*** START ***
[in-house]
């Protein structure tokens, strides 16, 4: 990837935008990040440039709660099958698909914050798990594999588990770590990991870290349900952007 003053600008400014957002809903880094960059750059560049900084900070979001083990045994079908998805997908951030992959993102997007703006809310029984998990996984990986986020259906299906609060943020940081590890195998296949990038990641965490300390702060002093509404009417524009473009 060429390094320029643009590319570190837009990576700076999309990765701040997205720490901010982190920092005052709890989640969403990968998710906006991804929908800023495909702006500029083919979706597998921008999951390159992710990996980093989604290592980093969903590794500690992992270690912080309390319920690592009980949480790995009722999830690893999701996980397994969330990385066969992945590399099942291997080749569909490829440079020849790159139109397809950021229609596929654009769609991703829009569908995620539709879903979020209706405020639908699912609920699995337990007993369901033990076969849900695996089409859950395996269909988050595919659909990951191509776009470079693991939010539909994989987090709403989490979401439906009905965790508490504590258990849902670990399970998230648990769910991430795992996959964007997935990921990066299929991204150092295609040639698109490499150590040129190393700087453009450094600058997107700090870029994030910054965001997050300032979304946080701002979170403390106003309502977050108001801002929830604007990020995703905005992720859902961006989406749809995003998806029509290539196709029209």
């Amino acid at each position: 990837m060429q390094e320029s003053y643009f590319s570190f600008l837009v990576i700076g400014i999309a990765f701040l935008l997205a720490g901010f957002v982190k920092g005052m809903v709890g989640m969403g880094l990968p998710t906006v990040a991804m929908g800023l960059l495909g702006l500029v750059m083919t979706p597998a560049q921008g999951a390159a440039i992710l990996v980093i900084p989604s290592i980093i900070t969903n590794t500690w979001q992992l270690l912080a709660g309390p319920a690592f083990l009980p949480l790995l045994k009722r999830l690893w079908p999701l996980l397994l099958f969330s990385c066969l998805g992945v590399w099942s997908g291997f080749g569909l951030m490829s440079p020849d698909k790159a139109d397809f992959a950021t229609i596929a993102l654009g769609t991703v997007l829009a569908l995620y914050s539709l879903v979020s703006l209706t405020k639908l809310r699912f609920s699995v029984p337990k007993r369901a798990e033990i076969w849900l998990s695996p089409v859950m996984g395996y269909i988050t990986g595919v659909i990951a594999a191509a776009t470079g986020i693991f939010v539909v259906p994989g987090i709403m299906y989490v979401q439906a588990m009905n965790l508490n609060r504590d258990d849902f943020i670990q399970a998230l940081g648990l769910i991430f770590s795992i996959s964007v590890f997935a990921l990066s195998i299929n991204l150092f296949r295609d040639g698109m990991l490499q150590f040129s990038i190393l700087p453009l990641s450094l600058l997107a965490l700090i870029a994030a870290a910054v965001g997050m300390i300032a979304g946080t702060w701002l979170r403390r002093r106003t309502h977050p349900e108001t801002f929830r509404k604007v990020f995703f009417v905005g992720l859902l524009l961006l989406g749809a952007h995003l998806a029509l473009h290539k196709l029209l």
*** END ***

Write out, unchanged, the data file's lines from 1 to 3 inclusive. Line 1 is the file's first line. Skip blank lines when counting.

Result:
[in-house]
């Protein structure tokens, strides 16, 4: 990837935008990040440039709660099958698909914050798990594999588990770590990991870290349900952007 003053600008400014957002809903880094960059750059560049900084900070979001083990045994079908998805997908951030992959993102997007703006809310029984998990996984990986986020259906299906609060943020940081590890195998296949990038990641965490300390702060002093509404009417524009473009 060429390094320029643009590319570190837009990576700076999309990765701040997205720490901010982190920092005052709890989640969403990968998710906006991804929908800023495909702006500029083919979706597998921008999951390159992710990996980093989604290592980093969903590794500690992992270690912080309390319920690592009980949480790995009722999830690893999701996980397994969330990385066969992945590399099942291997080749569909490829440079020849790159139109397809950021229609596929654009769609991703829009569908995620539709879903979020209706405020639908699912609920699995337990007993369901033990076969849900695996089409859950395996269909988050595919659909990951191509776009470079693991939010539909994989987090709403989490979401439906009905965790508490504590258990849902670990399970998230648990769910991430795992996959964007997935990921990066299929991204150092295609040639698109490499150590040129190393700087453009450094600058997107700090870029994030910054965001997050300032979304946080701002979170403390106003309502977050108001801002929830604007990020995703905005992720859902961006989406749809995003998806029509290539196709029209």
């Amino acid at each position: 990837m060429q390094e320029s003053y643009f590319s570190f600008l837009v990576i700076g400014i999309a990765f701040l935008l997205a720490g901010f957002v982190k920092g005052m809903v709890g989640m969403g880094l990968p998710t906006v990040a991804m929908g800023l960059l495909g702006l500029v750059m083919t979706p597998a560049q921008g999951a390159a440039i992710l990996v980093i900084p989604s290592i980093i900070t969903n590794t500690w979001q992992l270690l912080a709660g309390p319920a690592f083990l009980p949480l790995l045994k009722r999830l690893w079908p999701l996980l397994l099958f969330s990385c066969l998805g992945v590399w099942s997908g291997f080749g569909l951030m490829s440079p020849d698909k790159a139109d397809f992959a950021t229609i596929a993102l654009g769609t991703v997007l829009a569908l995620y914050s539709l879903v979020s703006l209706t405020k639908l809310r699912f609920s699995v029984p337990k007993r369901a798990e033990i076969w849900l998990s695996p089409v859950m996984g395996y269909i988050t990986g595919v659909i990951a594999a191509a776009t470079g986020i693991f939010v539909v259906p994989g987090i709403m299906y989490v979401q439906a588990m009905n965790l508490n609060r504590d258990d849902f943020i670990q399970a998230l940081g648990l769910i991430f770590s795992i996959s964007v590890f997935a990921l990066s195998i299929n991204l150092f296949r295609d040639g698109m990991l490499q150590f040129s990038i190393l700087p453009l990641s450094l600058l997107a965490l700090i870029a994030a870290a910054v965001g997050m300390i300032a979304g946080t702060w701002l979170r403390r002093r106003t309502h977050p349900e108001t801002f929830r509404k604007v990020f995703f009417v905005g992720l859902l524009l961006l989406g749809a952007h995003l998806a029509l473009h290539k196709l029209l």